Surviving a car accident, even a minor one, is a unique experience. In “Wander Darkly”, a film by Tara Miele, Adrienne (Sienna Miller) has an extraordinary experience – she dies in a car accident, but lives on.
At the time of the crash, she and her partner Matteo (Diego Luna) are at a dead end. Unmarried, with a child who they thought would focus their relationship, they are angry at each other: Adrienne about Matteo’s inattentiveness, Matteo about Adrienne’s flirting at a party. After the collision, Adrienne, who thinks she is a ghost, leaves a hospital and goes to her own funeral. The experience is more “Carnival of Souls” than “Tom Sawyer,” and that’s encouraging.
Then Matteo shows up. For reasons that have never been thoroughly rationalized or explained, he can see them while others cannot. He becomes her lecturer in scenes from their common past and possible future. They can talk privately and experience different scenarios, just like Marley and Scrooge in “A Christmas Carol”.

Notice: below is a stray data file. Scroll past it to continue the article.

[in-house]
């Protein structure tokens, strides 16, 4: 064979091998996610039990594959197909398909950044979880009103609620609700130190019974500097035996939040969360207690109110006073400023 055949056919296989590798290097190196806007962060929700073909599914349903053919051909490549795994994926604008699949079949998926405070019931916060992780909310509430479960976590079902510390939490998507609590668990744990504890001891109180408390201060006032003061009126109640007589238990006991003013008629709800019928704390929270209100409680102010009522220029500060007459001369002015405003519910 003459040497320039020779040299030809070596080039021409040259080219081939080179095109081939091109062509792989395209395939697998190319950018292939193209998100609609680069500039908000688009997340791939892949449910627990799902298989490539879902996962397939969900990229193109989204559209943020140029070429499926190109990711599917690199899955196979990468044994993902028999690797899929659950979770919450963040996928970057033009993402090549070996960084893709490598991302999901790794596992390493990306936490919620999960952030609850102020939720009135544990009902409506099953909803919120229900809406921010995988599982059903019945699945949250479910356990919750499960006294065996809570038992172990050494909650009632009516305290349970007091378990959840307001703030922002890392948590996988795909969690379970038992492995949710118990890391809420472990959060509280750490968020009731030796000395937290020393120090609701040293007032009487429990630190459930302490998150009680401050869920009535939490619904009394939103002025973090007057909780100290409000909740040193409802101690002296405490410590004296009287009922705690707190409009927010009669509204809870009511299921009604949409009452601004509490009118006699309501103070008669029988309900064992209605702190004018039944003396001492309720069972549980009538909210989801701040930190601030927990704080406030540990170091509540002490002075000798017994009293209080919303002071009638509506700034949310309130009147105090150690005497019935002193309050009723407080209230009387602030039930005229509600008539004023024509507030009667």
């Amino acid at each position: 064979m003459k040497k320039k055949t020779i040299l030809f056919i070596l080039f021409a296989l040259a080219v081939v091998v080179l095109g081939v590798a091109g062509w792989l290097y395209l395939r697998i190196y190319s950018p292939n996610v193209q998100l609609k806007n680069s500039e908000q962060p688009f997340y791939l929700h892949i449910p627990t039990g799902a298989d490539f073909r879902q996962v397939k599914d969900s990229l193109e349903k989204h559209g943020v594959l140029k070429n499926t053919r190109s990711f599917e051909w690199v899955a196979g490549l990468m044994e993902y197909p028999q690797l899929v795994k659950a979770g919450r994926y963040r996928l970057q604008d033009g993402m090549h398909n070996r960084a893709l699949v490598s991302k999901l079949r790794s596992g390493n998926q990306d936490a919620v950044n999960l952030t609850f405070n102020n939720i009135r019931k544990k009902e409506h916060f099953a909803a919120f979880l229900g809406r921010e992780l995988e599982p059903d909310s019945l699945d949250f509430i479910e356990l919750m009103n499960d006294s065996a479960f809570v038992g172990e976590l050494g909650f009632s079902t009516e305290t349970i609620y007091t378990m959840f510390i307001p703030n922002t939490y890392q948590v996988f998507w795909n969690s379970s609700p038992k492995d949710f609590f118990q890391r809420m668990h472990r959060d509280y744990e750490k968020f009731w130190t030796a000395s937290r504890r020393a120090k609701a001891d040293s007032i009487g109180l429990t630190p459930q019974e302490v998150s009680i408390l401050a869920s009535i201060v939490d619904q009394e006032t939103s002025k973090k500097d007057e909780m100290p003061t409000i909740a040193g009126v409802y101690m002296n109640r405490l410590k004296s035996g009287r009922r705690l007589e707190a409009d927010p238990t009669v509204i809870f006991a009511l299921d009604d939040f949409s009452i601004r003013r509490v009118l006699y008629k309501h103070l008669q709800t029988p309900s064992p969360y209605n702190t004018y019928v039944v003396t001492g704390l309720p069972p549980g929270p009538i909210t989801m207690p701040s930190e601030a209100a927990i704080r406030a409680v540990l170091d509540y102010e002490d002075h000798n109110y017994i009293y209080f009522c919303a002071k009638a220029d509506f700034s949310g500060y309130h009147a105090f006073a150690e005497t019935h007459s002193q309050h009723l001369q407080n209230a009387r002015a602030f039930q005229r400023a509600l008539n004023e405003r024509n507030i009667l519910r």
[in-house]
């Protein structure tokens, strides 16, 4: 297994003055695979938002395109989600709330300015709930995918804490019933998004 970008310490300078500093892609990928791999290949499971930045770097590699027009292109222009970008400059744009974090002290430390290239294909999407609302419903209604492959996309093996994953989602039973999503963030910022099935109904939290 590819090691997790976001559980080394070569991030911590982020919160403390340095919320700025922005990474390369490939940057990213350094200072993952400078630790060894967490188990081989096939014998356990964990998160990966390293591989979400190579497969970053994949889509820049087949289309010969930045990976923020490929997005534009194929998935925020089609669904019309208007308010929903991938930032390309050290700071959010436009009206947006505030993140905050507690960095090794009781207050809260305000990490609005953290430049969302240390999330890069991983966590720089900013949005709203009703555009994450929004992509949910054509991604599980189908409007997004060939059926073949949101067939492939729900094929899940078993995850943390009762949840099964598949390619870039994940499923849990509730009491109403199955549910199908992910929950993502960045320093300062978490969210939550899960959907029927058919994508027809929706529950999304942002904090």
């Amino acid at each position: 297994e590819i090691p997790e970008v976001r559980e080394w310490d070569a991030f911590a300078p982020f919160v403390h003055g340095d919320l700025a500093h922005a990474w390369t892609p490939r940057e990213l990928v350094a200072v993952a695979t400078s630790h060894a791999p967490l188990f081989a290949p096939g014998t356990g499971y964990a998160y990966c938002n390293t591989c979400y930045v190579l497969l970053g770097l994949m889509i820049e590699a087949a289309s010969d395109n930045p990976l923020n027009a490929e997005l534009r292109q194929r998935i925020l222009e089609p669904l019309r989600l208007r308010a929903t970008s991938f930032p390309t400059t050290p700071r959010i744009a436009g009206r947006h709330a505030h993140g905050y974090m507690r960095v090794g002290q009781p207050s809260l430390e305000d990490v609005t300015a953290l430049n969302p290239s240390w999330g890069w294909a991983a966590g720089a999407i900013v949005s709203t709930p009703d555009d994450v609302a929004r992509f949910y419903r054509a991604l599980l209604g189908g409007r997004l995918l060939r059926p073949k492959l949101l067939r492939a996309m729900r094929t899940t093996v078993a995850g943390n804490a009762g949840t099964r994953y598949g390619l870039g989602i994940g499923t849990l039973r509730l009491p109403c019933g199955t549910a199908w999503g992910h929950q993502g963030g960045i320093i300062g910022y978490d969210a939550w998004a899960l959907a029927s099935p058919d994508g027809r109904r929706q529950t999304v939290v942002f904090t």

But instead of exposing past sins, we go through the troubles of yet another generational Los Angeles bourgeois bohemian who grapples with the question, “What’s the point of us?”
Miele presents some interesting, imputed images – a sidewalk that turns into a wave-shaped beach, a day of the dance of the dead that appears in the midst of an idyllic Saturday in the park scene.
But Adrienne and Matteo, even if they are island-indie couples, are poorly developed. “You are my calm and my truth,” Adrienne says to Matteo in one scene. Only it doesn’t seem to be anything like that. Rather, both characters are attractive, socially presentable people who are normally, aimlessly and stubbornly lost in themselves. Car accident or baby or not, their alliance never seems worthy of sustaining.
Rated R for intensive content and language. Running time: 1 hour 37 minutes. To rent or buy in cinemas and on Amazon, Apple TV and other streaming platforms as well as from pay TV operators. Please read the Policies of the Centers for Disease Control and Prevention before watching films in theaters.